The company is required to identify “foreseeable threats and vulnerabilities” to the part of its business that involves keeping information that identifies individuals. The company has 90 days to do that, according to a statement from the California Department of Business Oversight.
The company is also required to improve its auditing within 30 days and to improve “standards and controls” for managing the software used to increase or update security.
Officials said that the company’s actions will be reviewed by an independent expert.
A company spokeswoman said Thursday that Equifax had already done much of what the regulators wanted.
“In fact, the findings, with a very few exceptions, are not new findings and are already part of our remediation plans,” she said. “We expect to meet or exceed all the commitments made under the Consent Order.
The breach that spurred the investigation was announced by the company in September, at least several months after it occurred. At first, Equifax said about 143 million people were affected, an estimate later raised to 147.9 million people.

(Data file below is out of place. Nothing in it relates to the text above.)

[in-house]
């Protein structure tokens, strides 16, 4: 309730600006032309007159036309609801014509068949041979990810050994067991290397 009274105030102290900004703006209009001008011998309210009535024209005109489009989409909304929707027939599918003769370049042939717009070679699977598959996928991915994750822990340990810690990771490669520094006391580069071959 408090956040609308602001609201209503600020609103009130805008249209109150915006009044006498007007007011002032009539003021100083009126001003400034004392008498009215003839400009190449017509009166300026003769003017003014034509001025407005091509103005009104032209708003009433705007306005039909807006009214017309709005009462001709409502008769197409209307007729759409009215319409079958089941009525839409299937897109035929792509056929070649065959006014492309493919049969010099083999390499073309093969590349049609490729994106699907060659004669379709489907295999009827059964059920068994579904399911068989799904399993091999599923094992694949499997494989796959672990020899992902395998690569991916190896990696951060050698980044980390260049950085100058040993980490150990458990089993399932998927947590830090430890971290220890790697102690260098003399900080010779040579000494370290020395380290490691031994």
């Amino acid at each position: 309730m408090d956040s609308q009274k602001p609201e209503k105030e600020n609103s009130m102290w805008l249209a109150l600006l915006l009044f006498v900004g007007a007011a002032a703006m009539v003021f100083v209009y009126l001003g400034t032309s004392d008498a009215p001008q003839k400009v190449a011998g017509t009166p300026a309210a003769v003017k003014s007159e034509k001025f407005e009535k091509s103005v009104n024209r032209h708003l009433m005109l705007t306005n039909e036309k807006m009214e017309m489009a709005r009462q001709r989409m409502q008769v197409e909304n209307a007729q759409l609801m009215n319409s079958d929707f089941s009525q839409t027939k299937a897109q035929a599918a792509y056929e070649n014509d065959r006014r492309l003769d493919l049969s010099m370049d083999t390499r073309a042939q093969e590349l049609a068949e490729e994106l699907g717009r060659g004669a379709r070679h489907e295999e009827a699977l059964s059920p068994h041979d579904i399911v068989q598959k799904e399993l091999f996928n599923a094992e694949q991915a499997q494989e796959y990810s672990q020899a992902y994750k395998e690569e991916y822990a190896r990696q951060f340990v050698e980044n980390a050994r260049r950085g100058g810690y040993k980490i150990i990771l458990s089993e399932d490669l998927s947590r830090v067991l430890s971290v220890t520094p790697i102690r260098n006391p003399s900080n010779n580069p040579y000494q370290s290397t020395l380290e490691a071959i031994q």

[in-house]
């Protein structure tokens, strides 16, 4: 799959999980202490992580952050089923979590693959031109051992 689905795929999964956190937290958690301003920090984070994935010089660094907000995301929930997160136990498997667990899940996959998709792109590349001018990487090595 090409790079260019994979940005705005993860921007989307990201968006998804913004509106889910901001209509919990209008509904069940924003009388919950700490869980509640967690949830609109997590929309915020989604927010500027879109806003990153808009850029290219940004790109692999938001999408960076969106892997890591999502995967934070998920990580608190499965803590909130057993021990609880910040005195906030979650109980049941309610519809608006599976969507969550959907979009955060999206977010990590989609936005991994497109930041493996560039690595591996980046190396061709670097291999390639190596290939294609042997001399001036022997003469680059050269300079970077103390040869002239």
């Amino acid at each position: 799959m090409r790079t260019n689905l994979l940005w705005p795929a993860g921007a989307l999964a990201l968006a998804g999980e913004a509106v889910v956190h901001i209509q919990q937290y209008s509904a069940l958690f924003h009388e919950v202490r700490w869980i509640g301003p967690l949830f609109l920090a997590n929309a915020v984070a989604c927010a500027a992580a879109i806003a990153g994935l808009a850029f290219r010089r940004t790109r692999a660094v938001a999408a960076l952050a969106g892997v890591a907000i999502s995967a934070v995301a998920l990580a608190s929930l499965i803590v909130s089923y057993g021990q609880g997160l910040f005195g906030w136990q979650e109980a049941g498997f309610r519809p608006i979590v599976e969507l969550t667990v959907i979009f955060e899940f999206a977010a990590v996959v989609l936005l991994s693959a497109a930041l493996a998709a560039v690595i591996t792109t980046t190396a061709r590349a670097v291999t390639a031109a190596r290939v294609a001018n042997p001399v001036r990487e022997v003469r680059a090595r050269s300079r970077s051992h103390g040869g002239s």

Several top executives left the company after the breach was announced, including Richard Smith, the chief executive. The company has named a new CEO and a new technology chief.
In Congressional hearings that followed, Smith faced fierce questioning, but there have thus far been no Congressional sanctions.
One executive was charged in March with insider trading by federal prosecutors. His case is pending.
A second executive was arraigned Thursday on similar charges: Sudhakar Reddy Bonthu, a former software development manager for Equifax, was also charged in connection with the breach, according to a statement by U.S. Attorney Byung Pak.